U.S. Route 163

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U.S. Route 163

US 163 highlighted in red
Route information
Maintained by ADOT and UDOT
Length64.62 mi[1][2] (104.00 km)
Major junctions
South end US 160 / BIA Route 591 south of Kayenta, AZ
North end US 191 in Bluff, UT
CountryUnited States
StatesArizona, Utah
CountiesAZ: Navajo
UT: San Juan
Highway system
  • Arizona State Highway System
  • Utah State Highway System
US 101US US 400
US 160AZ SR 169
SR-162UT SR-164

U.S. Route 163 (also U.S. Highway 163, US 163) is a 64-mile (103 km) U.S. Highway that runs from US 160 northward to US 191 in the U.S. states of Arizona and Utah. The southernmost 44 miles (71 km) of its length are within the Navajo Nation. The highway forms part of the Trail of the Ancients, a National Scenic Byway. The highway cuts through the heart of Monument Valley and has been featured in numerous movies and commercials.

The highway was designated in 1970, replacing Arizona State Route 464 and Utah State Route 47 as well as a portion of the old alignment of US 160 in Utah. In 1981, US 191 was routed over the northern section of US 163, effectively truncating the northern terminus to Bluff, UT, from Crescent Junction. The state of Utah briefly had plans for a different routing of US 163 north of Bluff. These plans were rejected, resulting in discrepancies between the signed route and the official designation by the American Association of State Highway and Transportation Officials that were not resolved until 2008. The route number does not follow the numbering convention for U.S. Highways, as the number 163 would normally be used for a spur of US 63;[4] however, these two highways have never connected.

Route description

US 163 near Monument Valley, Utah


The southern terminus of US 163 is at a junction with US 160 south of Kayenta, AZ in Navajo and Navajo Nation. The road continues to the south of this junction as Bureau of Indian Affairs (BIA) Route 591. US 163 heads north from US 160 to the west of the Kayenta Airport as it passes through the town of Kayenta, AZ. The highway curves toward the northeast in Kayenta before it curves back toward the north. As it continues north, the highway goes through an s-curve, resulting in a northeasterly heading. US 163 continues this heading as it heads toward Monument Valley and crosses into Utah.[5] The state of Arizona has designated an 18-mile (29 km) stretch of the highway, from approximately 5 miles (8 km) north of the US 160 junction to the Utah border, as a scenic route.[6]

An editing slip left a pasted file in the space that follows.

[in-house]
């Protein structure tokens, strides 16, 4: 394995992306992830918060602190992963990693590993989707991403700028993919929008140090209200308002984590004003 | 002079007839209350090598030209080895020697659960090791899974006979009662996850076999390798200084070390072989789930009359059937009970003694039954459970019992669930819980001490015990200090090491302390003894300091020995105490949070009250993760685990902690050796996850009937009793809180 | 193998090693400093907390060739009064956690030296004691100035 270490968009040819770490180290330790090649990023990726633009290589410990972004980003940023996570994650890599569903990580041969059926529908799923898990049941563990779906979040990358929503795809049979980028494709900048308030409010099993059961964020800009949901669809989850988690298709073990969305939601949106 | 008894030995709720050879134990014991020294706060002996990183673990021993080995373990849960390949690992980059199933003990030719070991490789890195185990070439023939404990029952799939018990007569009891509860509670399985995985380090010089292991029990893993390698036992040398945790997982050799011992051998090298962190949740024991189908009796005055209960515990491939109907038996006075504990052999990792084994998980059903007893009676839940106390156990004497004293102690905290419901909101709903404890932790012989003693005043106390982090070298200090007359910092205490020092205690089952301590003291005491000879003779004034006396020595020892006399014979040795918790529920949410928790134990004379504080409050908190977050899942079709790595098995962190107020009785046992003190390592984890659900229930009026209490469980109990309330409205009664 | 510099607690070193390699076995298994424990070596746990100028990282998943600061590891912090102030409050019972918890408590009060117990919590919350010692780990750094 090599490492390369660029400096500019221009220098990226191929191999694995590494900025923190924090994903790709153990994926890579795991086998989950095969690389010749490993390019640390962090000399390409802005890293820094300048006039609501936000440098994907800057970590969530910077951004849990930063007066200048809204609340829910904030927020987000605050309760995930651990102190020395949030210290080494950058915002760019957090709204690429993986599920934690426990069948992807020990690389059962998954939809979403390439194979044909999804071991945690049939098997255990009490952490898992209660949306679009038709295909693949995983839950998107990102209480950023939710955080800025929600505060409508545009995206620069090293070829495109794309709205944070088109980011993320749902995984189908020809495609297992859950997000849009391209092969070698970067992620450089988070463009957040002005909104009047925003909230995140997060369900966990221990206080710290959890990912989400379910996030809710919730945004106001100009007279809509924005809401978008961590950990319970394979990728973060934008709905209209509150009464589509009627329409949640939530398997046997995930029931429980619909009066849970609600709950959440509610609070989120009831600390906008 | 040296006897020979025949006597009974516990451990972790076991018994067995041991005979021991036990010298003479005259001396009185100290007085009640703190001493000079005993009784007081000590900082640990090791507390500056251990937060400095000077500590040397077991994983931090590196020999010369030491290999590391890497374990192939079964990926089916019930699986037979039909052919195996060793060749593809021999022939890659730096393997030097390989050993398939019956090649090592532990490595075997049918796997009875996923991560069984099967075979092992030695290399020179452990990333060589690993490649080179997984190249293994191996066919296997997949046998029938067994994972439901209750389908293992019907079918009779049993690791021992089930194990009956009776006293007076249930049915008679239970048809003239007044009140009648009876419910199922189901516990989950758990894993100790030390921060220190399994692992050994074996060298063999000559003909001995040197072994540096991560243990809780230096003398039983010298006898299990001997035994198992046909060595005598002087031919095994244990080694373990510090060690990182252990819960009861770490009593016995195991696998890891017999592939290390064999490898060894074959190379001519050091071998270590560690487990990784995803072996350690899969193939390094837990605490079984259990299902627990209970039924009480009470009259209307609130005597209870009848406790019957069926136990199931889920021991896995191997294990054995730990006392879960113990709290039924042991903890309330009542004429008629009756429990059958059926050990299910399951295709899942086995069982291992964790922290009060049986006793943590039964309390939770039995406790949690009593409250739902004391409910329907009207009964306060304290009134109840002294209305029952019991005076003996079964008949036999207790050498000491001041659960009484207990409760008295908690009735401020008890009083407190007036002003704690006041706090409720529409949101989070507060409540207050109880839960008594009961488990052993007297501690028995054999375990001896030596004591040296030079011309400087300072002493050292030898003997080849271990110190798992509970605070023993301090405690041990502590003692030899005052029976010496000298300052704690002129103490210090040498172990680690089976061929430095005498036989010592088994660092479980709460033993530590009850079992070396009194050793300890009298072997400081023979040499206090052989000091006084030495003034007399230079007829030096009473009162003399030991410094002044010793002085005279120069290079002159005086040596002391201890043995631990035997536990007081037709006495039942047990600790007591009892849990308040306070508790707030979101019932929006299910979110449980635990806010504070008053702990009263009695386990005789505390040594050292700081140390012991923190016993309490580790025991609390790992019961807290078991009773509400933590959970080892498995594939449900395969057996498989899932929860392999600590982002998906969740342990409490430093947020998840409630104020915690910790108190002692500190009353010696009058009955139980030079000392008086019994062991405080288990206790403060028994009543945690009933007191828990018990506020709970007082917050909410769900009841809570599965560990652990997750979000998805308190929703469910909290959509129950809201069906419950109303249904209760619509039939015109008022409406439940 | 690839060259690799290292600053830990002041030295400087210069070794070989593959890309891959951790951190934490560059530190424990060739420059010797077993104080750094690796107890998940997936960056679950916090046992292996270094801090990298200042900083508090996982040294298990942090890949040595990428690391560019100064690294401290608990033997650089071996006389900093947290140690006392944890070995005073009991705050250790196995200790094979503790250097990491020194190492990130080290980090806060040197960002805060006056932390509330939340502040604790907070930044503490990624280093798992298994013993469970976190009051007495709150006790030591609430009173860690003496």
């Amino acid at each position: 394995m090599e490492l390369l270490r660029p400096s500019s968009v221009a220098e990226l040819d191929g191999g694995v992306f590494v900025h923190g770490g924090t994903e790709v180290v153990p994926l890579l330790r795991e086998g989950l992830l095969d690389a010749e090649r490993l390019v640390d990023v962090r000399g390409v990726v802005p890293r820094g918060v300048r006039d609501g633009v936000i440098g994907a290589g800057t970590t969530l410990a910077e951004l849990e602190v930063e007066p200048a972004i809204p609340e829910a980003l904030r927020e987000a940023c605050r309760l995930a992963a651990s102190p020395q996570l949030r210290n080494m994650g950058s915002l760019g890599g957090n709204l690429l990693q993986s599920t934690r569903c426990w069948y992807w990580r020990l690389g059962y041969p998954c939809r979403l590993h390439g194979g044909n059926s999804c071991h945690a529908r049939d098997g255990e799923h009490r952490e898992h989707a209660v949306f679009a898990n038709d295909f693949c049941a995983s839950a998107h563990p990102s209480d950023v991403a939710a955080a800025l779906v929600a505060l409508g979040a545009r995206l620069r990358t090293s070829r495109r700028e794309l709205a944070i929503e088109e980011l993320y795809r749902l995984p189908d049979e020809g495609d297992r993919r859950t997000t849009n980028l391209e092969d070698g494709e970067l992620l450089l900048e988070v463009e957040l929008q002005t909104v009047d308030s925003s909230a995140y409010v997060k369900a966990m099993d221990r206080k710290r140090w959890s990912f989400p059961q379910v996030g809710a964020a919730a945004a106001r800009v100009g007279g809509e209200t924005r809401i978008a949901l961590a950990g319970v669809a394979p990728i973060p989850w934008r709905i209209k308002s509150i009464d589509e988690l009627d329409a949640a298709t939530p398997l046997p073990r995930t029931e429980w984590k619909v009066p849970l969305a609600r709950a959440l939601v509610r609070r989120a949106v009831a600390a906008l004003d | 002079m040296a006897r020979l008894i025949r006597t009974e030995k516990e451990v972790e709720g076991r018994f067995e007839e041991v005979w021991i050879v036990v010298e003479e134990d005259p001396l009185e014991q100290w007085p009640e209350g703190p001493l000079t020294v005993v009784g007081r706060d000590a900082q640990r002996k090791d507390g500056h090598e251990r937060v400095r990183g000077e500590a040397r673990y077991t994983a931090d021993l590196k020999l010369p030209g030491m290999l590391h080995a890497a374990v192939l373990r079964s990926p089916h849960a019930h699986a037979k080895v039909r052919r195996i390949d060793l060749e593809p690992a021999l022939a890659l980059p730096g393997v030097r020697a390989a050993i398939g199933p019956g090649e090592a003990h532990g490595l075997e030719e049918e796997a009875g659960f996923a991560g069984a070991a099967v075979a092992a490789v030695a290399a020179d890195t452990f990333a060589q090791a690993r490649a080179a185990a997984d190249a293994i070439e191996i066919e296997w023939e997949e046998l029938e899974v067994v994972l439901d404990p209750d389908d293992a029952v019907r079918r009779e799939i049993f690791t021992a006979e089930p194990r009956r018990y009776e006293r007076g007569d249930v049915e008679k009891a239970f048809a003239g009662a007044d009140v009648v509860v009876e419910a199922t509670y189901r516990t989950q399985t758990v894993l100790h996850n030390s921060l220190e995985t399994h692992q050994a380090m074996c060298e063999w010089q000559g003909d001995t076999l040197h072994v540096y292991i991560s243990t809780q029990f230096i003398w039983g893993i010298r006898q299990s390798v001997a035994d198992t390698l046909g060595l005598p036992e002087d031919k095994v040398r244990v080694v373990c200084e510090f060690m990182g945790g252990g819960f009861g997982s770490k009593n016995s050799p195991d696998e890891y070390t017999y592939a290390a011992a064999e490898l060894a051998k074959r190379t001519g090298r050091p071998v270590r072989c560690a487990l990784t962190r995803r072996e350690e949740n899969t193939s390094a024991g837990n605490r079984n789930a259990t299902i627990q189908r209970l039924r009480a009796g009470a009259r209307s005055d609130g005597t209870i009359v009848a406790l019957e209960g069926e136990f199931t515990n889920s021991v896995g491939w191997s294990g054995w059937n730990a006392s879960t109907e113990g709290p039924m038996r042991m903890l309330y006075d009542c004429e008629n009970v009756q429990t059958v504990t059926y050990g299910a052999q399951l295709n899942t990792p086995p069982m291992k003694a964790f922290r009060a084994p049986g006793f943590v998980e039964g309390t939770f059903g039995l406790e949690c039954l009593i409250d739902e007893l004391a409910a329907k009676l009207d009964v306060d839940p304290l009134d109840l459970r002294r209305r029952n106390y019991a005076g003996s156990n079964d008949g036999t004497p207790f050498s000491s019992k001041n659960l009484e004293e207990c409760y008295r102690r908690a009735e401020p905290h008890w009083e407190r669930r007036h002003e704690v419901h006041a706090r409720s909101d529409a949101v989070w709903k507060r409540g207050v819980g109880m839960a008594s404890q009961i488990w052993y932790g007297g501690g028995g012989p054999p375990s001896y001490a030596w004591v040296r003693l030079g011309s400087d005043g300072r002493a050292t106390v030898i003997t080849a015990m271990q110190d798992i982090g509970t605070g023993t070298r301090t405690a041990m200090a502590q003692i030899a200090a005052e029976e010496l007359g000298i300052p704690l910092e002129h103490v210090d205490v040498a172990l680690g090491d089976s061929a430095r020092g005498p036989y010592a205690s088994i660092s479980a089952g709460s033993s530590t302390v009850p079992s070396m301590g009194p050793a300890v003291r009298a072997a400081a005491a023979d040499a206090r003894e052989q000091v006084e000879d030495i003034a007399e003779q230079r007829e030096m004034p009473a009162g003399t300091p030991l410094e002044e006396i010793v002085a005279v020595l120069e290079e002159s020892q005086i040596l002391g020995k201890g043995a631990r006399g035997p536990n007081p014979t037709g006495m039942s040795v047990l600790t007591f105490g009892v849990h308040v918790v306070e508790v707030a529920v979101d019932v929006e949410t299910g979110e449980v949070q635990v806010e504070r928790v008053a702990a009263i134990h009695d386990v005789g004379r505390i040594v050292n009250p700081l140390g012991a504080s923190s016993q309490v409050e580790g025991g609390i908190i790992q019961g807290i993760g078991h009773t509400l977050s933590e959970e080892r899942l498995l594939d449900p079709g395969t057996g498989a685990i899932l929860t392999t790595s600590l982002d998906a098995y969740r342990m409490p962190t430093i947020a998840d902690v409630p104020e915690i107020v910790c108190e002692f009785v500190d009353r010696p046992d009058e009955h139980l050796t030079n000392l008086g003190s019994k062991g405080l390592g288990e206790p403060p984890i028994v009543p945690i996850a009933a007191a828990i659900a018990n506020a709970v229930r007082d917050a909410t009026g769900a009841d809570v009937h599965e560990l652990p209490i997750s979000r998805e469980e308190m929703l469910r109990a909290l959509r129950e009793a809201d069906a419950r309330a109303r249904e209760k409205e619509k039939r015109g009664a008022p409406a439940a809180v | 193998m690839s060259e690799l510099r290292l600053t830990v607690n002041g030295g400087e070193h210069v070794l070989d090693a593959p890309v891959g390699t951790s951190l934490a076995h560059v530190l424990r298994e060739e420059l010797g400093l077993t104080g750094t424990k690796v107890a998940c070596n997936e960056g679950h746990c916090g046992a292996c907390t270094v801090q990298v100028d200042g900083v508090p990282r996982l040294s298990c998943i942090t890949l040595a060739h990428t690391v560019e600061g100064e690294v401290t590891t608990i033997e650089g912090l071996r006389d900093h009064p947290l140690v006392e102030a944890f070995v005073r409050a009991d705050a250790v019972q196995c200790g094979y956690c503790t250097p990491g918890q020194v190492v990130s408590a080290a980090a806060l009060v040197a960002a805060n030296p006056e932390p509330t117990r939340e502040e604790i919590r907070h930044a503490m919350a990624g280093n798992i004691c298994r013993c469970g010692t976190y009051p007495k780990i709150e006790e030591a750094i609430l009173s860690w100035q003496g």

The highway offers dramatic views.

The Utah portion of the highway begins in Monument Valley, in San Juan. Just after it enters Utah, the highway junctions with the Monument Valley Visitors center. The highway proceeds northeast until the town of Mexican Hat where the highway both crosses the San Juan River and exits the Navajo Nation. From Mexican Hat, the highway travels east crossing the Comb Ridge, toward its terminus in Bluff, UT. A significant portion of the Utah portion of the route north of the Navajo Nation is inside Bears Ears National Monument. Formerly, the route continued along what is now signed US 191 to I-70, however the portion north of Bluff was not signed after the creation of US 191 and was formally removed in 2008.[2][7][8] The length of US 163 in Utah has been designated the Bluff to Monument Valley Scenic Byway by the Utah State Legislature[9] and forms part of the Trail of the Ancients National Scenic Byway.[10] All highways in Utah are codified in law; US 163 is defined at Utah Code §72-4-122(3).[11] While Monument Valley and US 163 have been featured in numerous western movies, a specific view area near Utah mile marker 13 has recently been given the nickname Forrest Gump hill, as a location from the movie Forrest Gump. It has become common for fans of the film to re-create the scene where the title character ends a cross country jogging along this point on US 163.[12]